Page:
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Starting the Dialogue with Your Aging Parents: Healthy Tidbits

December 9, 2013

A startling statistic made it’s way into my world this past week which opened my eyes to a number of problems faced by an aging population. This revelatory statistic is that only one in ten adults eats the recommended suggested daily number of five fruits and vegetables.

There was no mention of what children are eating and I won’t hazard a guess on that front, but I do want address the tragedy, and health implications, for anyone. Fruits and vegetables are a necessary part of a healthy diet and here are some reasons why:

  • Fruits and vegetables contain antioxidants which help our immune system fight infection and stave off inflammation.
  • Natural fiber is found in fruits and vegetables in varying amounts which aids in keeping us regular.
  • The natural fiber also helps with satiation and a feeling of fullness without the need for heavy fillers.
  • When grown in healthy soil fruits and vegetables contain vitamins and minerals necessary for the human body to function properly so supplementation is not needed (which saves money).
  • Most fruits are naturally sweet when eaten at their peak ripeness and therefore serve to satisfy a sweet tooth without exposing the consumer to unhealthy processed foods.
  • The list goes on, but I think you can see where I’m headed.

Many additional benefits come from eating fresh fruits and vegetables, but the guidelines don’t even go so far as to say the food must be fresh. The key here is to get people, and especially our aging population, eating fruits and vegetables. Five servings a day shouldn’t be hard to incorporate. Let’s take a look at some easy ways to add these items to a simple diet without making much of a fuss in terms of preparation or a major change in food budgeting:

  • Add a sliced banana or a handful of berries to morning cereal.
  • Eat a medium sized apple, tangerine, pear, plum or other fruit with lunch.
  • When making a sandwich for lunch add some lettuce or spinach and a bit of sliced tomato or sliced bell pepper.
  • Eat a salad three or four times a week with dinner (include leafy greens, some carrots, sliced or diced tomato, some diced cucumber, or a few slices of bell pepper–make it colorful).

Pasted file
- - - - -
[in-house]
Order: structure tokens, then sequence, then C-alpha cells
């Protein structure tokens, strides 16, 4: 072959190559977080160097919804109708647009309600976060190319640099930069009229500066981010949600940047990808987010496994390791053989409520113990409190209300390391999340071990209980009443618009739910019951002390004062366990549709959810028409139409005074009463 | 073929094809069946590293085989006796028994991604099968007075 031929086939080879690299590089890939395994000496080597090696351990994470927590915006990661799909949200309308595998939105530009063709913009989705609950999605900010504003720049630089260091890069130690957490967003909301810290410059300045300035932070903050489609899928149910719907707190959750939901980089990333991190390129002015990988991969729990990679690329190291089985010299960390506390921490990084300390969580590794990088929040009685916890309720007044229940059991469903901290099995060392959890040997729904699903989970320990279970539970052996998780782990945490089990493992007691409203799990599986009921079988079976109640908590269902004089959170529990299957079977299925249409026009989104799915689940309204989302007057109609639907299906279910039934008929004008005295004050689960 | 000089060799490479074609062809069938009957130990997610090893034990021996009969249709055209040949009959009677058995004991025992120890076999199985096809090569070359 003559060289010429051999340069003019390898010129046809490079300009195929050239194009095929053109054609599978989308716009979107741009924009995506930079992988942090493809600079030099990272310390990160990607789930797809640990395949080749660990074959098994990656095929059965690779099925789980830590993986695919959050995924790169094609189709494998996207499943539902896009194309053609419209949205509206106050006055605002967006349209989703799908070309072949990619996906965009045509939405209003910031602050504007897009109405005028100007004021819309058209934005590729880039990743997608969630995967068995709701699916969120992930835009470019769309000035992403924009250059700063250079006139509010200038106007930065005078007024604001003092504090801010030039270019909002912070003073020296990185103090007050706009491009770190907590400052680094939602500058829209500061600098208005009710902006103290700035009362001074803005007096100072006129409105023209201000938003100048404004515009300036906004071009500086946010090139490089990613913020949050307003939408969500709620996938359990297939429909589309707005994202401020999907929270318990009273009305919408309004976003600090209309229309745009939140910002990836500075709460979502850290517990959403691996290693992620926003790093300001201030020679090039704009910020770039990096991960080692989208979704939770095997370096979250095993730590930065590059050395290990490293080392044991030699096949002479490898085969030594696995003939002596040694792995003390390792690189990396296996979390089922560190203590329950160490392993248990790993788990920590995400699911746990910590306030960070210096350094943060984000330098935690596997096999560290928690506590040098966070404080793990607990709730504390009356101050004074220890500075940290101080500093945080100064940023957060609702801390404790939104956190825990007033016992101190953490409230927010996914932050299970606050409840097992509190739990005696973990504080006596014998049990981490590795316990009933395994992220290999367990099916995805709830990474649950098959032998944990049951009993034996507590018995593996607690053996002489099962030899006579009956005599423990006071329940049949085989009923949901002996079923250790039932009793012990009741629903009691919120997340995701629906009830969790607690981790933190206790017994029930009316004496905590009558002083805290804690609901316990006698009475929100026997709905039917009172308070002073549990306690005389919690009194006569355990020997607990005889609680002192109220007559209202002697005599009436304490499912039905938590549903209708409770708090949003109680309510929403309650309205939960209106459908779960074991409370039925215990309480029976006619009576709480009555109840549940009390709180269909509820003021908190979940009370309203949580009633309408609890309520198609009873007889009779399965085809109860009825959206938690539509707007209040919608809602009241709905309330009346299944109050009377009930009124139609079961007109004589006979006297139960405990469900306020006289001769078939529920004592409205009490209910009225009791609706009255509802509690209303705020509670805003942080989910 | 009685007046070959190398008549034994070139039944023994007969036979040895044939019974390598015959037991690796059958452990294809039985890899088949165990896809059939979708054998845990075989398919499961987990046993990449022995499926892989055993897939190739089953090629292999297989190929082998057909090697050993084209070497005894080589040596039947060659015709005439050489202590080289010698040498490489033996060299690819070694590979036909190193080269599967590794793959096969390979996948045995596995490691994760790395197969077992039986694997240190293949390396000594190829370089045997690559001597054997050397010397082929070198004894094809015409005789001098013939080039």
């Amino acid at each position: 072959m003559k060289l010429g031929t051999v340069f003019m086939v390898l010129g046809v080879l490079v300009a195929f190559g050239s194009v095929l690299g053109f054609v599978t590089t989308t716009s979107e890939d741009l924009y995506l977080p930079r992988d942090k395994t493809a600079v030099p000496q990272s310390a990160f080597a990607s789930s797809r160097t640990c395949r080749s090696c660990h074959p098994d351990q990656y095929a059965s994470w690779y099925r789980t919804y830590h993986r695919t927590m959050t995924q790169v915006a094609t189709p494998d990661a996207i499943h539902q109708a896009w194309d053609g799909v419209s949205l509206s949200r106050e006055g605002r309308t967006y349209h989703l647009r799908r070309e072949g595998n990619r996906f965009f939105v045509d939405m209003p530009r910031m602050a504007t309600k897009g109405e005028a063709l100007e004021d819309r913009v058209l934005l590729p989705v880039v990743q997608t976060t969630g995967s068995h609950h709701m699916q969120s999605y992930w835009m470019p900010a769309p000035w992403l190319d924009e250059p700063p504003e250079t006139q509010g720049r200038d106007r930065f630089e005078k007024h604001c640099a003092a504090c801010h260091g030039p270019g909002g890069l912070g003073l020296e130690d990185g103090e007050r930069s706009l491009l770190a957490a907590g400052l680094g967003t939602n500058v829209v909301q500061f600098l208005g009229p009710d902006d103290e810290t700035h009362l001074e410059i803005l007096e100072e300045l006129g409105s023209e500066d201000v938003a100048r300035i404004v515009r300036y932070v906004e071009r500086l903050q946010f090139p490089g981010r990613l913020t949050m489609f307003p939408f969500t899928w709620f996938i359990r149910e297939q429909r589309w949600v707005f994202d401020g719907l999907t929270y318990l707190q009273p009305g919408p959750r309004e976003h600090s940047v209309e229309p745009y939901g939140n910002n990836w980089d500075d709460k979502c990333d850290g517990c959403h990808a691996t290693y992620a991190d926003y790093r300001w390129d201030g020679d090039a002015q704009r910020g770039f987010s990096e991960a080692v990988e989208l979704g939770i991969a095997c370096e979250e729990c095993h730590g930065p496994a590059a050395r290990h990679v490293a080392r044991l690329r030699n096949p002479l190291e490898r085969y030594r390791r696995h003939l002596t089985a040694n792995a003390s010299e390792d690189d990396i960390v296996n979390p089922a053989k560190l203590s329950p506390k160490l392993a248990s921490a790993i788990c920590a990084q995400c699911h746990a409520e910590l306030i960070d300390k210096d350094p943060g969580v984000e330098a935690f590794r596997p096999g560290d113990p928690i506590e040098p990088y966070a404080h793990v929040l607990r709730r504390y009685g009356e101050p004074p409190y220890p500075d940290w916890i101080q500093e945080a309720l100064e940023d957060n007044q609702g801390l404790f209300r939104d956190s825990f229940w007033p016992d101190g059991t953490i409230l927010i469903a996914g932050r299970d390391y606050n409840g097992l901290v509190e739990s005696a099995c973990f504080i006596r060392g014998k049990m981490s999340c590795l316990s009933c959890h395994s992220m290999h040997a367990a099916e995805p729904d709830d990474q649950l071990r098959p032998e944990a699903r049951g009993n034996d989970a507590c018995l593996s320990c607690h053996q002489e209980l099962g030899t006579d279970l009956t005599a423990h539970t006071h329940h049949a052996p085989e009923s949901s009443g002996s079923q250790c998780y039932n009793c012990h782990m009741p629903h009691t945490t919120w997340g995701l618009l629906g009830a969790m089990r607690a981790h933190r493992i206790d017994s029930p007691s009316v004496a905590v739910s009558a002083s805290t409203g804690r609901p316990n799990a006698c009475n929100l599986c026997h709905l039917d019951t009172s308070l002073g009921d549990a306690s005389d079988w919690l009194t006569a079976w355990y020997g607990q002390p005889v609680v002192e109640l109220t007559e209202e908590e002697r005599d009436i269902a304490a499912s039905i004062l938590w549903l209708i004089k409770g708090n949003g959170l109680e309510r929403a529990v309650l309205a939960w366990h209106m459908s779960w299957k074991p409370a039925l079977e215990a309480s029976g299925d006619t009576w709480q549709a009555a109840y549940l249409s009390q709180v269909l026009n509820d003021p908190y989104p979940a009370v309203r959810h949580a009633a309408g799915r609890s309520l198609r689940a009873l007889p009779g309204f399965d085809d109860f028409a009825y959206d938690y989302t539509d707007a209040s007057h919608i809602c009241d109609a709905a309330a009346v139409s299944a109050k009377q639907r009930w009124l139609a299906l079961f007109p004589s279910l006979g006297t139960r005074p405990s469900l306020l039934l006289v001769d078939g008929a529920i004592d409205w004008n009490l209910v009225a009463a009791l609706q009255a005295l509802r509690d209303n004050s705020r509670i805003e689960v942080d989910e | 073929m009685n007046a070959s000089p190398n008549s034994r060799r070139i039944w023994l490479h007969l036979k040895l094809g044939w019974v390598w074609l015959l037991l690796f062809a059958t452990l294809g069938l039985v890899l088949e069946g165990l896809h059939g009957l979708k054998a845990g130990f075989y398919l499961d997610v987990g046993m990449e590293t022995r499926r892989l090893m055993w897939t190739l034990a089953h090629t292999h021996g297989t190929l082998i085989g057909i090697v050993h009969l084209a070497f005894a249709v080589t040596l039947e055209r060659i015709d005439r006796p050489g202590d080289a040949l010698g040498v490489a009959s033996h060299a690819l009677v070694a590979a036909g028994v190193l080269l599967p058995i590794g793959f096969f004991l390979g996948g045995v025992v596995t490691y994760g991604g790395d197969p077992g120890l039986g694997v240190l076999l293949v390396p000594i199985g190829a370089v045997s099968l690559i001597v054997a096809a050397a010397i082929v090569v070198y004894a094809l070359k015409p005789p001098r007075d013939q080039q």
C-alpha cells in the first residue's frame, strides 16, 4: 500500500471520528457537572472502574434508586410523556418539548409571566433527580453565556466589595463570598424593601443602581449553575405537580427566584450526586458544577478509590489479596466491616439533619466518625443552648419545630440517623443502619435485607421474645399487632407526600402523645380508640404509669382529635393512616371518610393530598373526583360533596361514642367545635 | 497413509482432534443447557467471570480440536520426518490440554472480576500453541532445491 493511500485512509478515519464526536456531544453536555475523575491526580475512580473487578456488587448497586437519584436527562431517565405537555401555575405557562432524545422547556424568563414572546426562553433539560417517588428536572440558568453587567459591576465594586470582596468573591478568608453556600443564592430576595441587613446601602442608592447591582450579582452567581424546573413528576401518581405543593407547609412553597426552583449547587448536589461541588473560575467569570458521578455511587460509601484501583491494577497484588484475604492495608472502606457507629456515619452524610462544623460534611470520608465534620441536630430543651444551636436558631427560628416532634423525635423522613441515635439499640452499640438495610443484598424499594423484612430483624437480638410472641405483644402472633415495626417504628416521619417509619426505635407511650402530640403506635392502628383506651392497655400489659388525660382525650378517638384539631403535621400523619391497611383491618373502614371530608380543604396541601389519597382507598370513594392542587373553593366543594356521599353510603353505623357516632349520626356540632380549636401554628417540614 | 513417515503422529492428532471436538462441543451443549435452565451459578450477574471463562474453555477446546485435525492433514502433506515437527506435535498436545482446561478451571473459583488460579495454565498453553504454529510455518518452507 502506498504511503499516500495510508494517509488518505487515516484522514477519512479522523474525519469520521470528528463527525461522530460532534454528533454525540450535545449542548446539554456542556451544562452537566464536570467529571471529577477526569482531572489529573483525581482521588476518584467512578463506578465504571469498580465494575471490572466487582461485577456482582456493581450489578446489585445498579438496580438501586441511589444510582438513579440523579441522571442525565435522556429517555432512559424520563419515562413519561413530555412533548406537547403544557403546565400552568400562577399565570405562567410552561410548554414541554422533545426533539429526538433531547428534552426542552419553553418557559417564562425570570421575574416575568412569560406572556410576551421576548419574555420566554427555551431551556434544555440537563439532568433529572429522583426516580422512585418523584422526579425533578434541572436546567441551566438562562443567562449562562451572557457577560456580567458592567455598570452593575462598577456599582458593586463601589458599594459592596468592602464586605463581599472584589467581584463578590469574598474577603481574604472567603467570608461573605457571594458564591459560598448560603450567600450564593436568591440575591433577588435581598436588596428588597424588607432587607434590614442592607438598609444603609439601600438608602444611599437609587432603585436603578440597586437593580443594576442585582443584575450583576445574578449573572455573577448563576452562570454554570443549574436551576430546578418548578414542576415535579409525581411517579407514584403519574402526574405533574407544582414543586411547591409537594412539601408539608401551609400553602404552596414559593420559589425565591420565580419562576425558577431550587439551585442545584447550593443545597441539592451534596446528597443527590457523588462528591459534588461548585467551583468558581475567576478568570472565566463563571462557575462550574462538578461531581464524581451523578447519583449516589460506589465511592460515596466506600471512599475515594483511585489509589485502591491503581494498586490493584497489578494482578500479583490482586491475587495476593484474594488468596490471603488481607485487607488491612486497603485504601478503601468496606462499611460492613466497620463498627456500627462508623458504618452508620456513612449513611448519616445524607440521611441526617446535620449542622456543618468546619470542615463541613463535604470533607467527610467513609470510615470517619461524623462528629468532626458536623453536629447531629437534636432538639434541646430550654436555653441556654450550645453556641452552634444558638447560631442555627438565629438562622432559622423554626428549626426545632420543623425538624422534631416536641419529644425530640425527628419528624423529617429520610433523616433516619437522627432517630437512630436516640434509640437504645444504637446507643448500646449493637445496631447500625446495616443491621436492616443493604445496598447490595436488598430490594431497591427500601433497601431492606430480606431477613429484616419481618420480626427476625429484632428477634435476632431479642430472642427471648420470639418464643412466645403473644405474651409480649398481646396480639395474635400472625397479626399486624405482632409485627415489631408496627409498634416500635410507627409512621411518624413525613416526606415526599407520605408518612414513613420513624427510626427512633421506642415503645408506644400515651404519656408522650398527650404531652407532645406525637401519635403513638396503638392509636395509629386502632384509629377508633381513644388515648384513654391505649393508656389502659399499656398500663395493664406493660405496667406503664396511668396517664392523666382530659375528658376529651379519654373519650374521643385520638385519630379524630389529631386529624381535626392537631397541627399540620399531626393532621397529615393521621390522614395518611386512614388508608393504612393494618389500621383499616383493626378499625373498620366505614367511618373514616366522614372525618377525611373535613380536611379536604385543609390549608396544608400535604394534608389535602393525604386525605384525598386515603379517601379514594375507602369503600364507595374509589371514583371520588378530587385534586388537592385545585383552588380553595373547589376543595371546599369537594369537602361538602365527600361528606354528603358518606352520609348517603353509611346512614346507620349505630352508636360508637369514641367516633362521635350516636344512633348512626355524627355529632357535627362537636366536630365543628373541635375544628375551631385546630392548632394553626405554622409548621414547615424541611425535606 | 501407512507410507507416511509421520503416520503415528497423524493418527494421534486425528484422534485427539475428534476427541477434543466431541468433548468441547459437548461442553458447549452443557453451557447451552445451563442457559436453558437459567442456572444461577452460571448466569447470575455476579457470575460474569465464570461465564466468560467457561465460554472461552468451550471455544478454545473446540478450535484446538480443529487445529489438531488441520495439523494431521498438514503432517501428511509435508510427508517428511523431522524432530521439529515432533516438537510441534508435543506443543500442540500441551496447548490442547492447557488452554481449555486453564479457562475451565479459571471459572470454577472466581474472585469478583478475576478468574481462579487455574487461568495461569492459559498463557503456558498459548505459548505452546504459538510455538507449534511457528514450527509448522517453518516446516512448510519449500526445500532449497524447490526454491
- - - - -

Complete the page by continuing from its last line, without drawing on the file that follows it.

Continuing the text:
• Green beans, broccoli, asparagus, spinach, stewed tomatoes, carrots (raw or cooked), and peas are simple additions to casseroles or as a side dish and can easily become a routine part of every dinner.
  • Once someone is used to adding vegetables to their plates they can explore further by adding squash, zucchini, eggplant and other veggies to the menu.
  • For those with difficulty chewing or swallowing there are soups, purees, and smoothies which can be a delicious way to get the benefits of fruits and vegetables without causing pain. They can be served hot or cold.

It really isn’t hard to incorporate five servings of fruit and vegetables a day into the average diet. Some individuals complain that availability drops off in the winter months so they don’t eat what is recommended during those times. It is true that fresh may be harder to find and more expensive at certain times of the year, but there is still a huge freezer section available and plenty of alternatives.

As a nurse who has worked in nursing homes and seen that many of the patients/residents receive as many as three different laxatives a day and still have trouble maintain regular bowel habits it is now clear to me that a large part of that can be attributed to the fact that diet is playing a huge role. Start when you’re young and develop the habit of a minimum of five servings a day and you will be doing your health a big favor.

In addition, help your aging parents by encouraging them to eat the recommended amounts of fruit and vegetables and assist them in trying new foods, finding recipes they like, and experimenting with preparation of those foods. Of course, there’s nothing that says we can’t eat more than the recommended five servings a day.

Your parents were probably raised in households where vegetables made up a major portion of the food presented to them. Somewhere along the way life got busy, microwaves and processed foods became common, and dietary habits changed. Let’s get back to eating healthy diets.

There was a Facebook post I ran across last week as well that says this perfectly: If you’re great-great grandmother wouldn’t recognize this as food don’t eat it.” How many of our great-greats would recognize Hamburger Helper as a meal? Yes, they probably made a similar casserole, but it most likely also contained some vegetables. Make food a priority for yourselves and your aging parents and watch the health benefits unfold.

Do you have a story to share about how a change in diet benefited someone’s health? Feel free to share in the comment section. I appreciate all of you who read this blog and enjoy hearing from you.

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